Now that we are solidly into March, I thought I’d take this month to attempt to do some research on a certain country and region. There are many things that come to mind when I think about March and what I associate with it, but Ireland is at the top of the pack. It’s a place I’ve always wanted to go to and I think Celtic mythology is fascinating. Of course, when I think of Ireland, I also think of Scotland, so I’ll talk a bit about scotch this month, too. Scotland is another place I’d love to go to.
While I am going to cover some more general topics (researching Irish authors to read, Irish literary festivals, and a review of some series that utilize Celtic mythology), I’m going to be specific to one author today: Edna O’Brien.
I first read Ms. O’Brien’s work in college. It was for one of my senior writing classes. We had to pick an author and a book of their short stories to review. I wound up picking Ms. O’Brien’s Saints and Sinners collection. Let me preface this by saying I’m really not a fan of reading short stories. I much prefer novels. But when I finished Saints and Sinners, I was awed. Her writing is lyrical, evocative, raw, and real–she is credited with bringing Irish women’s issues and sex lives and internal monologue to the pages and attention of the world. I haven’t read her fiction again in a while, but her ability to clearly draw the Irish countryside for the reader is one thing that remains with me to this day.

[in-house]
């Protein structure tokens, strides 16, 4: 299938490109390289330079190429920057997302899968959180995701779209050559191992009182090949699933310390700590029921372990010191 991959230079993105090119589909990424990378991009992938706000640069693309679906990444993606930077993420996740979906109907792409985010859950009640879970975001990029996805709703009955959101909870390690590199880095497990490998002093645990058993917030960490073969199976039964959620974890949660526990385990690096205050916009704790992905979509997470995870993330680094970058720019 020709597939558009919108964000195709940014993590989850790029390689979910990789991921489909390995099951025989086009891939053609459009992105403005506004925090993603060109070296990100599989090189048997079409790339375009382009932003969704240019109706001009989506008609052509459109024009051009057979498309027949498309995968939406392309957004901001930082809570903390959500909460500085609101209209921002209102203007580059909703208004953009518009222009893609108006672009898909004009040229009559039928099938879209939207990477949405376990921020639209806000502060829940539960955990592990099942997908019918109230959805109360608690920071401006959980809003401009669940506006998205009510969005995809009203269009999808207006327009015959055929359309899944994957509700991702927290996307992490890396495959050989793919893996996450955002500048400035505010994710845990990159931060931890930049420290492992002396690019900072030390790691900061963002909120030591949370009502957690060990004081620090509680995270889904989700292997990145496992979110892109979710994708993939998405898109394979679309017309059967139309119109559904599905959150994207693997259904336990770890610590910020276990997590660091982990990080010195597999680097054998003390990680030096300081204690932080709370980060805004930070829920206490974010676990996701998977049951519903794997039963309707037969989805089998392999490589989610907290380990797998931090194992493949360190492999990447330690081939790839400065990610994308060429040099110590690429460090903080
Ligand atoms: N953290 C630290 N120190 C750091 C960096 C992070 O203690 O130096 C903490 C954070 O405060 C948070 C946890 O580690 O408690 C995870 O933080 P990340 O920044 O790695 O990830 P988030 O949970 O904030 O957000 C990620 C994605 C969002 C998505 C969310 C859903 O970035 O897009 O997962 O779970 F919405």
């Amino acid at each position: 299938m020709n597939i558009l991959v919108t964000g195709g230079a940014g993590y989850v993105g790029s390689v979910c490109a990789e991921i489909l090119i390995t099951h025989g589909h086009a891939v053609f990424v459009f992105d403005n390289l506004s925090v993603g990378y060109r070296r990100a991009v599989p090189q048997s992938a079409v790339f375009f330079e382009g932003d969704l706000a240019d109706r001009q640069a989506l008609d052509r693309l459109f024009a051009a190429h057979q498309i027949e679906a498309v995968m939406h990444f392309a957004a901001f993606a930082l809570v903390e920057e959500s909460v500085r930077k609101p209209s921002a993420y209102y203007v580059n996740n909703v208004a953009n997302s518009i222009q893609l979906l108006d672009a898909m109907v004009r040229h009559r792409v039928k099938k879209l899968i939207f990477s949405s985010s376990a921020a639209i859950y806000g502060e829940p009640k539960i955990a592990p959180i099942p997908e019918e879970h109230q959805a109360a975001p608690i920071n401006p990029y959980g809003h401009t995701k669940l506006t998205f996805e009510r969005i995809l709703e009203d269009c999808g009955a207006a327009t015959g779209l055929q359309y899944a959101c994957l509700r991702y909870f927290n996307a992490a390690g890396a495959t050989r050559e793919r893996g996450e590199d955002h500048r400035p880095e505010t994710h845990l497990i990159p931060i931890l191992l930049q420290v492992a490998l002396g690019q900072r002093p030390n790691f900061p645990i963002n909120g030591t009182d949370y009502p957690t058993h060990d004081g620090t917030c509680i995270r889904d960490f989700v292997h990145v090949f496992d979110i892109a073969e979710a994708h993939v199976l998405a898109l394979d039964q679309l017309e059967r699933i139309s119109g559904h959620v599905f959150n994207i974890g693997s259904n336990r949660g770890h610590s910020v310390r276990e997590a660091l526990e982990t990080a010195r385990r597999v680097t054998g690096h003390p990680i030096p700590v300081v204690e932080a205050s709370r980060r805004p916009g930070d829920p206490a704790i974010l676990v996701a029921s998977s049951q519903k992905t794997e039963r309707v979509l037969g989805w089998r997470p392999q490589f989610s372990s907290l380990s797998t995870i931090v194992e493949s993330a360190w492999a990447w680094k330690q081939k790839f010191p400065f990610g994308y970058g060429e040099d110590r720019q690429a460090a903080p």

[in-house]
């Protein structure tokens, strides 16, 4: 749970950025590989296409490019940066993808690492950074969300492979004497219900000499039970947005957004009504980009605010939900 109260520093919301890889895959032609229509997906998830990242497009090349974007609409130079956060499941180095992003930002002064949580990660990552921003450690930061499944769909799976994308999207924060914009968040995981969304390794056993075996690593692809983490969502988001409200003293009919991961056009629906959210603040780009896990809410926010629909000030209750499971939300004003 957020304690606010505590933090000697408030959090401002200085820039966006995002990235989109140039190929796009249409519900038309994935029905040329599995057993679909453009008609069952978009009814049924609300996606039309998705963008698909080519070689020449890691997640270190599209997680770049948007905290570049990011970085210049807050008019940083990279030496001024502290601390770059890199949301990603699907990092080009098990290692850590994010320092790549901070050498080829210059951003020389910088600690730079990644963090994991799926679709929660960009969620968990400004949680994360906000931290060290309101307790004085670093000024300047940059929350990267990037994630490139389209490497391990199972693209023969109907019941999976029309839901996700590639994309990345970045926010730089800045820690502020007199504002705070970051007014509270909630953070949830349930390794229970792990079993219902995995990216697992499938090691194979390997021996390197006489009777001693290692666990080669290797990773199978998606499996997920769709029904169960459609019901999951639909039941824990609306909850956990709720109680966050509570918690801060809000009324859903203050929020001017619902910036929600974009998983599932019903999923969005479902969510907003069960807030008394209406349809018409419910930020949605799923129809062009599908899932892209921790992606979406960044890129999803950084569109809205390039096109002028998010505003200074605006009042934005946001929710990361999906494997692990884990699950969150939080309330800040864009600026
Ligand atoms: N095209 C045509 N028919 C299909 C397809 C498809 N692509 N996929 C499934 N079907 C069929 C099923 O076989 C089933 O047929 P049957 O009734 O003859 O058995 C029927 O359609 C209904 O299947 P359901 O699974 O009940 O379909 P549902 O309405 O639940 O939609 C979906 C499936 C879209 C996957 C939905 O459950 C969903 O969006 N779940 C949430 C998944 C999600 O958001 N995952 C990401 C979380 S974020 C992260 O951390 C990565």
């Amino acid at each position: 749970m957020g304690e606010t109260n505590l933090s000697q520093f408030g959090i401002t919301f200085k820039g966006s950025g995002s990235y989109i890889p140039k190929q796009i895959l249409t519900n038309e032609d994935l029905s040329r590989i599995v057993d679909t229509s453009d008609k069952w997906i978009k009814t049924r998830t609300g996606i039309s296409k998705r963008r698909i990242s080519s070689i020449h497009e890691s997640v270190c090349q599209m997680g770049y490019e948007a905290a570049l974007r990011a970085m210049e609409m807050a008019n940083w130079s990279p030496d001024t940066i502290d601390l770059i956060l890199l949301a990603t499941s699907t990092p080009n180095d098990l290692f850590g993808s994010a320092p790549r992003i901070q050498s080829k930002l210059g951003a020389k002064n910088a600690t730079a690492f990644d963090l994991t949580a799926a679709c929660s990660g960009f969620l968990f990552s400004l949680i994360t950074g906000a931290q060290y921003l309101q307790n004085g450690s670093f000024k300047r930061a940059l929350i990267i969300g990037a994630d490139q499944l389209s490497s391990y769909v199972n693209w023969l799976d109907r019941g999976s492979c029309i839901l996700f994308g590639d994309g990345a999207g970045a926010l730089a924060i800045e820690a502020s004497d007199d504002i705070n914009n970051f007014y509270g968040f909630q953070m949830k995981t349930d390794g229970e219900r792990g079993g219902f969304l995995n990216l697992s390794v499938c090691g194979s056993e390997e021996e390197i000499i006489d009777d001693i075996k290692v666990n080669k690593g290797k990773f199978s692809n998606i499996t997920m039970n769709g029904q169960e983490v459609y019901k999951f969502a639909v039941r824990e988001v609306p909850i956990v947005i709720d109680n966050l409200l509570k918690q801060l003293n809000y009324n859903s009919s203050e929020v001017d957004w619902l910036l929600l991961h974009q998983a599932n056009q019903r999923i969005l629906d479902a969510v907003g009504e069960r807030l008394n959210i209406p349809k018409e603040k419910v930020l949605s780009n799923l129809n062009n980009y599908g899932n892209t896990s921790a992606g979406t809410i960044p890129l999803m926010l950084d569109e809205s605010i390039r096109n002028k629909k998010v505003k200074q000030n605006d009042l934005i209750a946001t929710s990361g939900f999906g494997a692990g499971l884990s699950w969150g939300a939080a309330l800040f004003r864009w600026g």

Ms. O’Brien won the Frank O’Connor International Short Story Award in 2011 for her work in Saints and Sinners. She has won a number of awards for her writing.
Now, having said all that, I recently read her autobiography Mother Ireland. While her fiction writing style shows through in this short autobiography, this book was a bit more difficult for me to slog through. She wrote it in a stream-of-consciousness style that was hard for me to follow along with. Now that I’ve read some of her background on Wikipedia and Goodreads, I can see connections with some of the scenes she relayed (her parents were very much against literature and her mother tried to burn some of her books). It was still wonderfully lyrical, but I find stream-of-consciousness to be hard to follow along with (or I have to be in the right frame of mind for it).
I have one more book of hers sitting on the shelf: A Fanatic Heart. It’s another collection of short stories. I’m looking forward to reading it at some point. I’m just not sure when that will be. I have lots of books to read at some point.
If you see Edna O’Brien on the shelf and one of her books catches your fancy, check it out, buy it, whatever. Then save it to read for a rainy day to capture the appropriate sense of melancholy she evokes in her readers.
(Picture taken by me. I’ll learn how to stage books and prepare pictures ahead of time one day.)